Illinois will spend more than $11 billion on maintaining and replacing roads and bridges in the next six years.
Gov. Bruce Rauner announced the program Tuesday in Peoria, where $205 million – the largest single chunk of the plan -- will be used to replace the McClugage Bridge.
More than $97.6 million will be spent to improve U.S. 20 across northern Illinois between Interstate 39 and the Mississippi River. That includes $34.7 million for work on the bypass south of Rockford.
The planned projects are part of a new, risk-based Transport Asset Management Plan -or TAMP- required by the Federal Highway Administration. It challenges states to review the life cycle of its bridges and roads. Rauner says it’s a worthwhile method.
“The reality is, we’ve got to invest in our assets on a smart basis, on an ongoing basis, to make sure they're well maintained,” he said. “And that actually saves money in the long run, and we get longer effective lives out of our roads and bridges.”
He said the plan is built on an asset management approach that takes overall economic impact into account and not just what needs repair the most.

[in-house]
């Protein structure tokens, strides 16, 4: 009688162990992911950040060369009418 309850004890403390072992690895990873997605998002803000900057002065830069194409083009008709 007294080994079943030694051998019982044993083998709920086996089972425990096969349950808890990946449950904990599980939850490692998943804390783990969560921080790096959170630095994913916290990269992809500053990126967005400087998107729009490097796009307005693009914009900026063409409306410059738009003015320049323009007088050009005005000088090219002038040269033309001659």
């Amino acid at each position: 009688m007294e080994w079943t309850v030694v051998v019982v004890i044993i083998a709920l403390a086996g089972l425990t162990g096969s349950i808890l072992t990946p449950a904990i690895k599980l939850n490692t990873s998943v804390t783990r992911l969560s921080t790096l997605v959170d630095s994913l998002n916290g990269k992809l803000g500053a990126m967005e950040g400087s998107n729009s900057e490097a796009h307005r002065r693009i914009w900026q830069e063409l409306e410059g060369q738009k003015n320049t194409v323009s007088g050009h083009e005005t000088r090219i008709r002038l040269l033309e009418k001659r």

“We are no longer just relying on the old strategy of ‘worst first’ meaning invest in a road that’s a disaster,” Rauner said. “Our old strategy was like buying a new car and then not changing the oil and just wait until the car stopped running and then buy a new car.”
IDOT has completed the initial portion of the asset management program and plans to be fully compliant by June 2019. The highway improvement program will fund rehabilitation of 1,945 miles of state-owned roads and nearly 8.5 million square feet of bridge decks on 525 bridges. Funds for locally-maintained bridges and roads also are allocated in the I-DOT plan.
“This program doesn’t get us to where we need to be,” said IDOT Secretary Randy Blankenhorn, “but it’s a good step forward in maintaining what we have and making sure we’re giving true value to the people of Illinois.”
- Peoria Public Radio Reporter Kristin McHugh contributed to this report.